What would life be like without Apple (NASDAQ:AAPL)? Most consumers can’t fathom a world without iPods, iPads or iPhones. And if they can, they have to admit that many less-popular smartphones have become what they are in many respects by emulating the success of Steve Jobs and AAPL stock — even if they don’t use the Apple brand. The sheer number of Apple patent challenges over the years is proof of that.
But let’s look beyond the ability to update your Facebook status on your iPhone for a second and think bigger picture, about the dollars and cents of Apple and AAPL stock. Not just because these numbers are tangible and more easily quantified, but because in many respects the financial impact of Apple is perhaps the most dramatic of all.
In short, the S&P would have a whole lot less punch to it, and the “average earnings growth” of the broader market would be pretty unimpressive.
Consider that according to Thomson Reuters, “the fourth-quarter earnings growth rate for the S&P 500 is running at 8.4%, or 5.3% if Apple’s results are excluded.”
Think about that. Without Apple, you lose almost 3 full percentage points from the profit growth for the stock market — or at least for its most widely cited group of 500 companies.
In fact, thanks to the fact that the S&P is market cap-weighted, gadget giant Apple now accounts for a 4% of the entire Standard & Poor’s index. If Apple stock was on the decline, it could theoretically cause “the market” to decline — at least as measured by this index of 500 stocks.
In short, one company has enough pull to skew the average in this benchmark that contains 500 constituent companies.
Why? Well, because Apple is that big. The S&P 500 index has an adjusted market cap of over $12.36 trillion as of this writing. Apple’s market cap is $490 billion. That’s, as discussed, 4% of the total index.
Here’s another crazy factoid: The 4% weighting for Apple is more than all materials, telecom or utilities stocks in the S&P 500 — to make it the eighth-largest “sector” in the entire index. Materials companies make up roughly $446 billion as of Feb. 24, or 3.6% of the index. Utilities were $426 billion (3.5%), and telecom was just $335 billion (2.8%).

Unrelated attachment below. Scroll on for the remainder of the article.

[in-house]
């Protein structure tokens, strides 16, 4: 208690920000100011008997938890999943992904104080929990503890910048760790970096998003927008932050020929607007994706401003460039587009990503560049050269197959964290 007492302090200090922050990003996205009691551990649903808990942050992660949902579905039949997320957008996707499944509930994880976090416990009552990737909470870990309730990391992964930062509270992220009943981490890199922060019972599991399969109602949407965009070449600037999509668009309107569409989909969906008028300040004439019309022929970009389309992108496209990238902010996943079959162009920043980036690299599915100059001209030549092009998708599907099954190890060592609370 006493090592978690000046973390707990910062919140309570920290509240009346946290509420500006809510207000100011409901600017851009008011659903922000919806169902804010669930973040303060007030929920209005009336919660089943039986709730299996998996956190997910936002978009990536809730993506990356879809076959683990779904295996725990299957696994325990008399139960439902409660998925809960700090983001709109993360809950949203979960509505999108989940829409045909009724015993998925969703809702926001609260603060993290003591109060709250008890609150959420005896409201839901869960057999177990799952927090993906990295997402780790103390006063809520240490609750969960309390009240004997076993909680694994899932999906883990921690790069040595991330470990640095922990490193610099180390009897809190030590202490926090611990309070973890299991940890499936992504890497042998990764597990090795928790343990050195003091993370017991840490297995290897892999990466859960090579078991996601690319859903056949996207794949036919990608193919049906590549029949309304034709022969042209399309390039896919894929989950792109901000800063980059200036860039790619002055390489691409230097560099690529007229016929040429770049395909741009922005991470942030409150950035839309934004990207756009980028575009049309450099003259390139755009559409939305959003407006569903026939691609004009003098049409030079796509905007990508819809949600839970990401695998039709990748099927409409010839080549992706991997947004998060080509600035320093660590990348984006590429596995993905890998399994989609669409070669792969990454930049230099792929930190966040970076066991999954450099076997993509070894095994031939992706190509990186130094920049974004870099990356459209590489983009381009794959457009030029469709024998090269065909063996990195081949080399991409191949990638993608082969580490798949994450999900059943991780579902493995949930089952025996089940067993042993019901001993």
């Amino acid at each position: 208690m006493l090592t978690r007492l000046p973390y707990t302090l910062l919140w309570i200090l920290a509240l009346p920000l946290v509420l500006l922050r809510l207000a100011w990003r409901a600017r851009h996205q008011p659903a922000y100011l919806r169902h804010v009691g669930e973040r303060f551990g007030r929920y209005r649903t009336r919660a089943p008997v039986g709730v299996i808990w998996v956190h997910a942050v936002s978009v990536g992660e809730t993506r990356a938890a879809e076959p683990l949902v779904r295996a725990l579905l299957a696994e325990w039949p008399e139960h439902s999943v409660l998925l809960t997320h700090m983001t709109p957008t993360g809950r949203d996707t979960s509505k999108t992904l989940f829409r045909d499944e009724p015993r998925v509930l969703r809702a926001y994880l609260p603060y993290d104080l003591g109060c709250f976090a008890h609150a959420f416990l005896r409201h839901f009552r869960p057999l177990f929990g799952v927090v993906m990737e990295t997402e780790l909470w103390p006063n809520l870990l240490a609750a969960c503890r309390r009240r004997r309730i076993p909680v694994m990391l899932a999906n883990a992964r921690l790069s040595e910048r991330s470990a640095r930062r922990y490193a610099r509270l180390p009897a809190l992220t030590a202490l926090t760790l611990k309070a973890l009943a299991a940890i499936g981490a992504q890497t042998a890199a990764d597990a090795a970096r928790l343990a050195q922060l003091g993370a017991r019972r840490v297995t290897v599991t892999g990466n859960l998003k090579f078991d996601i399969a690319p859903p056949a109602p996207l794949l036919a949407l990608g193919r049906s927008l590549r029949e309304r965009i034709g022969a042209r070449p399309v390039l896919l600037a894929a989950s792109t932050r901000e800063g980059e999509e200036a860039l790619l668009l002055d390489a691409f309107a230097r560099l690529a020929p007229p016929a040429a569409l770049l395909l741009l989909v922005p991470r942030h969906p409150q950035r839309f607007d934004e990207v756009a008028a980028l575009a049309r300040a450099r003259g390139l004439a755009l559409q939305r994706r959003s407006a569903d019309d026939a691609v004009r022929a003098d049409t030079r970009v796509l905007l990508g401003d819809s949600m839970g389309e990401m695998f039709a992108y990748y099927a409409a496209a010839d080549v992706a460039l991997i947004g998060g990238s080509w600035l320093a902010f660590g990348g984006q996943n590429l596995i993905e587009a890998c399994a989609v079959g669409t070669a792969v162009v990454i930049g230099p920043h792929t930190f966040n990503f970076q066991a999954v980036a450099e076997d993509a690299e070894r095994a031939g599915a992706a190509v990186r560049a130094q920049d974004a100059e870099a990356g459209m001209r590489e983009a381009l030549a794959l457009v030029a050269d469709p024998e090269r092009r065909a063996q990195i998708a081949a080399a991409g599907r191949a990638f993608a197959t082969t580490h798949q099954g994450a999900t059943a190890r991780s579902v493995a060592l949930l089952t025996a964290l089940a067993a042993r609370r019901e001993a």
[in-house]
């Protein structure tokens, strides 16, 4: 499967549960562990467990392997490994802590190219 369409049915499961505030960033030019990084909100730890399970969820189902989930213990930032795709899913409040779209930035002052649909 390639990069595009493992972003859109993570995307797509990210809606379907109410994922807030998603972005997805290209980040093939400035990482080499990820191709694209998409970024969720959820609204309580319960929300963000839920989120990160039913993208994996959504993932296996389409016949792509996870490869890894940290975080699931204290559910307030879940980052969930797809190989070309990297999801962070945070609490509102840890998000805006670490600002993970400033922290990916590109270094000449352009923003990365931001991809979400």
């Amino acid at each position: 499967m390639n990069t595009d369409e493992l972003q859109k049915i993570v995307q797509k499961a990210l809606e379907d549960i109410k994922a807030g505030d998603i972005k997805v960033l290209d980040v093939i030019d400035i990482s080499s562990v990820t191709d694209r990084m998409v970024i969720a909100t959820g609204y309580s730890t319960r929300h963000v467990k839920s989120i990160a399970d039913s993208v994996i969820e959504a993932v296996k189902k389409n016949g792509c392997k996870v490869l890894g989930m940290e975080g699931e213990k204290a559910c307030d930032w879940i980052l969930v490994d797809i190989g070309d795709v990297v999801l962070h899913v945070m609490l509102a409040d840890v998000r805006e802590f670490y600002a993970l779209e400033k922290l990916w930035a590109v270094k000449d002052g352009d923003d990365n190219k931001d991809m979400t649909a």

So if the utility sector crashed or telecoms soared, it wouldn’t even show up in the S&P 500 if Apple alone moved the other way.
Other big stocks carry clout, too. It’s not uncommon for a few companies to carry the bulk of a weight for an index. But Apple is the biggest of the big dogs. AAPL stock is the most valuable equity in the S&P 500, worth more than Google (NASDAQ:GOOG) and Microsoft (NASDAQ:MSFT) combined and topping Exxon Mobil (NYSE:XOM) by $78 billion.
So what would life be like without Apple from a dollars-and-cents perspective? Well, unless the company’s breakneck stock performance or superior earnings growth was distributed among the other S&P 500 constituents, the “stock market” would look much bleaker.
At least as measured by this benchmark, anyway. After all, Apple isn’t a Dow component.
Which begs the question … what if Apple was a Dow Jones Industrial Average company?
Well, if Apple had joined the blue chips just as of Jan. 1, the Dow already would have hurtled over the 14,000 threshold, and investors would be bracing for it to break through its all-time highs. Of course, that’s because the Dow is a price-weighted index and Apple’s $500-plus valuation would make it overweighted in the DJIA.
Then again, AAPL stock already is overweight to some extent in the S&P 500.
In short: Any way you slice it, Apple is a market-moving stock. Without it, the Dow is significantly lower than it would be otherwise. With it, the S&P 500 is significantly higher.
Much like trying to imagine life without iPhones, it’s impossible to really know if things would be significantly worse for investors and the market without Apple. Still, there’s a preponderance of data that indicates Apple is arguably the most important stock on all of Wall Street.
Jeff Reeves is the editor of InvestorPlace.com. Write him at email@example.com, follow him on Twitter via @JeffReevesIP and become a fan of InvestorPlace on Facebook. Jeff Reeves holds a position in Alcoa, but no other publicly traded stocks.